Weapons on campus


When I was in high school, weapons on campus were not an issue. It’s not that there weren’t weapons on campus; there were plenty of weapons on campus. It was not unusual to see a pick-up truck in the student parking lot with a gun rack and one or more shotguns or rifles clearly visible in the gun rack.

I don’t ever recall knowing that someone ever had a handgun on the school grounds but plenty of students had knives, particularly pocketknives, which were thought of as tools rather than weapons. A few boys were known to carry hawkbill knives, which can, indeed, be used as a weapon, but that’s not its purpose. I never knew of one to be drawn out of a student’s pocket in anger.

If there were school rules about such things, I was unaware of them. Oh, there were plenty of rules in this public high school. In Kingsport, Tennessee’s Dobyns-Bennett High School, boys had haircut rules and there was a dress code.

No shorts or jeans were allowed, no shirts without collars, no tennis shoes, or T-shirts except in phys ed, and no facial hair. Girls could not wear shorts, jeans, or pants of any kind. Girls had to wear dresses or skirts (with blouses), and those each had to be of “modest” length.

Exceptions were made for cheerleaders which meant that a great many boys were terribly distracted during classes if a football or basketball game was that night.

Violations of the dress code would get a student either a warning, detention or sent home. And all this was in 1966-1969 when, outside our world, things were beginning to change drastically.

But the world in which I lived as a teen is gone. My world saw no school stabbings, shootings, or bombings, or even the threats of violent school disruptions. There were occasional fights, of course, but when it was over, it was over. No one got stomped to near-death when they were down. This was before the world started to go mad.

This was before the mass shootings in public schools and the deaths. The madness started slowly but picked up terribly as the years rolled on. According to campussafetymagazine.com, from 1970 until January 2022, there have been 1,924 incidents of firearms being discharged at schools resulting in the deaths of 637 people. An additional 1,734 were wounded or injured.

What were the causes? The article cited stated that 37.1% of school shootings were caused by an escalation of disputes. 10.5% were accidental shootings. 7.8% were suicides. These accounted for over half of the shootings. Other causes included illegal activities, drive-by shootings, domestic disputes with a targeted victim, indiscriminate shootings, and other reasons including unknown factors.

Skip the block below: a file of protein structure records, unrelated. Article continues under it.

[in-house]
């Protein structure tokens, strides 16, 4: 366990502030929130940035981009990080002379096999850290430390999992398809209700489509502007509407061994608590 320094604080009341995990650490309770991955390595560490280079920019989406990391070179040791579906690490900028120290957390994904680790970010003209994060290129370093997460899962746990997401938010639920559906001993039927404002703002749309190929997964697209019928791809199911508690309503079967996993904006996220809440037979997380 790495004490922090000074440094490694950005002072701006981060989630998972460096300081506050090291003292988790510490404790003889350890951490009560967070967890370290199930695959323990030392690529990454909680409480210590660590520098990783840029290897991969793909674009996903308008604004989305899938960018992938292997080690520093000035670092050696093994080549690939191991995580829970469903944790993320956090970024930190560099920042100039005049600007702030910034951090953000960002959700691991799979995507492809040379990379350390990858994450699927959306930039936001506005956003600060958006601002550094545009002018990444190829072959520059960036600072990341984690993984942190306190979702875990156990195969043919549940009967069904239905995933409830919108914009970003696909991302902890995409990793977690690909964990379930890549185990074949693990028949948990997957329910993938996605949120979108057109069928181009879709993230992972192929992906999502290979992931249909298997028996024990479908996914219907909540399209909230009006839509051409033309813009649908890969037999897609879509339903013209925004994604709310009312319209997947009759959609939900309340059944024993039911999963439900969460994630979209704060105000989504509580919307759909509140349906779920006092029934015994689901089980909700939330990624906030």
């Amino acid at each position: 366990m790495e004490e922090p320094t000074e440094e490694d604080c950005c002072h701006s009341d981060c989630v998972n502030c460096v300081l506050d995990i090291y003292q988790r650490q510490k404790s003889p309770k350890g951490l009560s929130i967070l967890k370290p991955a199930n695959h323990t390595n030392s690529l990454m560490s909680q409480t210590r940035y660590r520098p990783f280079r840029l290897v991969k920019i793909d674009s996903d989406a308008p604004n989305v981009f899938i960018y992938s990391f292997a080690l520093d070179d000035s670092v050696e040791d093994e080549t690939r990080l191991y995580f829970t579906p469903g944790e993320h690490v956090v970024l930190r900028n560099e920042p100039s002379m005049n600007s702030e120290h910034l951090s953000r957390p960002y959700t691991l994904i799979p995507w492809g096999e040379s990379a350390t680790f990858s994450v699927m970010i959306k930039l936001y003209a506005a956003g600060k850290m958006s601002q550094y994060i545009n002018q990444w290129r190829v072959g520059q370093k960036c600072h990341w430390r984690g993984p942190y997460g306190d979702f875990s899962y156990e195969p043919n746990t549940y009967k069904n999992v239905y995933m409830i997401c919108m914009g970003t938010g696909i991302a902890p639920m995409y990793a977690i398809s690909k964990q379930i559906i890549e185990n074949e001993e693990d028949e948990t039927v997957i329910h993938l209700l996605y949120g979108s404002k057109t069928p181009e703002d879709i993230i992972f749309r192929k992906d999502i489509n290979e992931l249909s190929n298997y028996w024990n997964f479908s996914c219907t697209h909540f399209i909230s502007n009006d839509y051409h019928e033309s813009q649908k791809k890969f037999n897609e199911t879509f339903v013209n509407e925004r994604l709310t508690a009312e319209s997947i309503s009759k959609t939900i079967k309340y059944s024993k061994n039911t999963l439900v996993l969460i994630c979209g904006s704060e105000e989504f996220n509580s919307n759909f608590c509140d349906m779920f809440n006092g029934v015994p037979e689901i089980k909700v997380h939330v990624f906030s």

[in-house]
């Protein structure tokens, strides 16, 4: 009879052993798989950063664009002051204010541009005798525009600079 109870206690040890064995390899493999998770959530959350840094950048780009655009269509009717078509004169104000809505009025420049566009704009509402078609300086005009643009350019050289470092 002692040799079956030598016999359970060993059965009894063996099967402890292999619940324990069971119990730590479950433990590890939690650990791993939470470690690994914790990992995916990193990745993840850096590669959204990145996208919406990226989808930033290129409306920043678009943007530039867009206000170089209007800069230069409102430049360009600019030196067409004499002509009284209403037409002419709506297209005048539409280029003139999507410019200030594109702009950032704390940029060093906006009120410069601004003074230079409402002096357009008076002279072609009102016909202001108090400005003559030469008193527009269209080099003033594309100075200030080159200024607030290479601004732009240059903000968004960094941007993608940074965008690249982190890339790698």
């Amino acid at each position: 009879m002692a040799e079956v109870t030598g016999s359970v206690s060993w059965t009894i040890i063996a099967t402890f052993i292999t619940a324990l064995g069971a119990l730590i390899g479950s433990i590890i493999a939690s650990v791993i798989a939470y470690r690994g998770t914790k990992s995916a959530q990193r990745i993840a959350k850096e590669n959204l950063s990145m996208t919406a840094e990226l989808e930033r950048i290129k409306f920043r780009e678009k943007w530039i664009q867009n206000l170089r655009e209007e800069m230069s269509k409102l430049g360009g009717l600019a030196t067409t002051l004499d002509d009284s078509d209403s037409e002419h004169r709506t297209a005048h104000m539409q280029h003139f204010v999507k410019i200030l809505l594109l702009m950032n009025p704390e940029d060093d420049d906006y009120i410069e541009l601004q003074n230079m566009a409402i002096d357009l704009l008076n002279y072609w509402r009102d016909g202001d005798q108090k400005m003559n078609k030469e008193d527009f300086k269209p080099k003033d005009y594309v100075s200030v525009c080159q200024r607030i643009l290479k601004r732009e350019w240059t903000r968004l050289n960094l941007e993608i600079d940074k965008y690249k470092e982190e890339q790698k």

All of this has led, of course, to a banning, and the “no tolerance policy, of “all things weapon” at almost all schools. One can make an argument that some school systems have overacted, such as the school that expelled a child for bringing a 2 and a half-inch toy plastic soldier to school because the toy soldier had a rifle. 

In March of 2013, according to listverse.com, an eight-year-old boy at Park Elementary School in Maryland was suspended for “biting his Pop-Tart into the shape of a gun.” Also, says listverse.com, in 2013, ten-year-old Johnny Jones was suspended from school for playing a game and using a “pretend bow and arrow.” Not a stick with a string but a purely imagination-concocted “bow and arrow.”

While an overabundance of caution may lead to these absurd actions, it is certainly understandable that school officials are going to take a hard line on anything that might be, or seem to be, a weapon. The truth is that Johnny and Jane’s school is not their grandfather’s school.

Grandpa’s school didn’t have School Resource Officers, aka “cops,” because there was no need. Discipline was handled by schoolteachers and principals and was reinforced by parents at home. But the world has, indeed, gone mad. Now schools can, in an instant, as we have seen all too often, become dangerous places.

Students who take weapons — or items that remotely look like weapons — can not only have them taken away, but the students can also be expelled and possibly arrested.

At East Coweta High School, in Coweta County, GA, last week a student was removed from class and detained by school resource officers, aka, ”the police,” for having been reported as having a firearm at school. It turned out that, rather than being a firearm, the suspect device was a toy Airsoft gun. It doesn’t matter. It certainly had the look of a gun, according to the Newnan Times-Herald.

Principal Steve Allen in a letter to families, wrote, “The item was confiscated from the student, and appropriate legal and disciplinary action is being taken.” A word to the wise, emphasizing the change in only two generations, is simply this: The school is no place for weapons, items that remotely look like weapons, or any items that, in the minds of school officials, could ever be used as a weapon.

Until and unless the nation recovers somehow from its madness, your grandfather’s school will be a relic of the past and will only exist in the realm of fading memories.

[David Epps is the Rector of the Cathedral of Christ the King (www.ctk.life). Worship services are on Sundays at 10:00 a.m. and on livestream at www.ctk.life. He is the bishop of the Diocese of the Mid-South (www.midsouthdiocese.life). He may be contacted at davidepps@ctk.life.]